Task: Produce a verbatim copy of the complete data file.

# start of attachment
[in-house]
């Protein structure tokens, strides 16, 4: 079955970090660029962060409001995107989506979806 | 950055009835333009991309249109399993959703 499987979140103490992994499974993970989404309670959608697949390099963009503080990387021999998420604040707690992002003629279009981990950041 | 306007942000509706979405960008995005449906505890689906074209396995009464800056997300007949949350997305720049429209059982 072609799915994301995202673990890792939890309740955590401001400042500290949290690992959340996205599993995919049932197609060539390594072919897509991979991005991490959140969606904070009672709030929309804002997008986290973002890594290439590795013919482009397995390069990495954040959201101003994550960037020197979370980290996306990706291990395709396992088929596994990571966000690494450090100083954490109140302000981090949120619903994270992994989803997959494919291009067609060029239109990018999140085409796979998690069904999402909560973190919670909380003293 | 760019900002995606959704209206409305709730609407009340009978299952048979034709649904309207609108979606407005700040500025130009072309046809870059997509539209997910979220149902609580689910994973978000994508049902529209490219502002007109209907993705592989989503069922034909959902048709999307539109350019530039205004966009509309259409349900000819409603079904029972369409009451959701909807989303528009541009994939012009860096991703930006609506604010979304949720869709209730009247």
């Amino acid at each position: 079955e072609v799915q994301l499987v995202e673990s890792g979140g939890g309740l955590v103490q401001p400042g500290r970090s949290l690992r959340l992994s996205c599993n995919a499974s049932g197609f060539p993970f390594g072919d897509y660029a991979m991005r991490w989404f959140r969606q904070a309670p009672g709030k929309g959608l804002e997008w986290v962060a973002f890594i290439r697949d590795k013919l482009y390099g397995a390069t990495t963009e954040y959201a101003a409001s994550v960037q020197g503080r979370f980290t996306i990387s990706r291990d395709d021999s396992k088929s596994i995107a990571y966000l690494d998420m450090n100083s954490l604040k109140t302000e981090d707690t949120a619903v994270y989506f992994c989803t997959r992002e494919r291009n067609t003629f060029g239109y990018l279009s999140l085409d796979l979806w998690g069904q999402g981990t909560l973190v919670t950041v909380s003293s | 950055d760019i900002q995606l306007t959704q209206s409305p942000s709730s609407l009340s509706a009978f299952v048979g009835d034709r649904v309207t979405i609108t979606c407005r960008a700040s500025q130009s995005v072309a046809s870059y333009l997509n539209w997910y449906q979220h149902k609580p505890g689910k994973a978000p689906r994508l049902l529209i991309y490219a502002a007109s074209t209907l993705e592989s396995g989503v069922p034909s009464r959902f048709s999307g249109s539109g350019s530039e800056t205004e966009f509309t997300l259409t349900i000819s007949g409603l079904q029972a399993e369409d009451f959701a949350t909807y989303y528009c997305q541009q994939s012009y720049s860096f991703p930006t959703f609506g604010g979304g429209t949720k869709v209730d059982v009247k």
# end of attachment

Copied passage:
[in-house]
């Protein structure tokens, strides 16, 4: 079955970090660029962060409001995107989506979806 | 950055009835333009991309249109399993959703 499987979140103490992994499974993970989404309670959608697949390099963009503080990387021999998420604040707690992002003629279009981990950041 | 306007942000509706979405960008995005449906505890689906074209396995009464800056997300007949949350997305720049429209059982 072609799915994301995202673990890792939890309740955590401001400042500290949290690992959340996205599993995919049932197609060539390594072919897509991979991005991490959140969606904070009672709030929309804002997008986290973002890594290439590795013919482009397995390069990495954040959201101003994550960037020197979370980290996306990706291990395709396992088929596994990571966000690494450090100083954490109140302000981090949120619903994270992994989803997959494919291009067609060029239109990018999140085409796979998690069904999402909560973190919670909380003293 | 760019900002995606959704209206409305709730609407009340009978299952048979034709649904309207609108979606407005700040500025130009072309046809870059997509539209997910979220149902609580689910994973978000994508049902529209490219502002007109209907993705592989989503069922034909959902048709999307539109350019530039205004966009509309259409349900000819409603079904029972369409009451959701909807989303528009541009994939012009860096991703930006609506604010979304949720869709209730009247």
């Amino acid at each position: 079955e072609v799915q994301l499987v995202e673990s890792g979140g939890g309740l955590v103490q401001p400042g500290r970090s949290l690992r959340l992994s996205c599993n995919a499974s049932g197609f060539p993970f390594g072919d897509y660029a991979m991005r991490w989404f959140r969606q904070a309670p009672g709030k929309g959608l804002e997008w986290v962060a973002f890594i290439r697949d590795k013919l482009y390099g397995a390069t990495t963009e954040y959201a101003a409001s994550v960037q020197g503080r979370f980290t996306i990387s990706r291990d395709d021999s396992k088929s596994i995107a990571y966000l690494d998420m450090n100083s954490l604040k109140t302000e981090d707690t949120a619903v994270y989506f992994c989803t997959r992002e494919r291009n067609t003629f060029g239109y990018l279009s999140l085409d796979l979806w998690g069904q999402g981990t909560l973190v919670t950041v909380s003293s | 950055d760019i900002q995606l306007t959704q209206s409305p942000s709730s609407l009340s509706a009978f299952v048979g009835d034709r649904v309207t979405i609108t979606c407005r960008a700040s500025q130009s995005v072309a046809s870059y333009l997509n539209w997910y449906q979220h149902k609580p505890g689910k994973a978000p689906r994508l049902l529209i991309y490219a502002a007109s074209t209907l993705e592989s396995g989503v069922p034909s009464r959902f048709s999307g249109s539109g350019s530039e800056t205004e966009f509309t997300l259409t349900i000819s007949g409603l079904q029972a399993e369409d009451f959701a949350t909807y989303y528009c997305q541009q994939s012009y720049s860096f991703p930006t959703f609506g604010g979304g429209t949720k869709v209730d059982v009247k």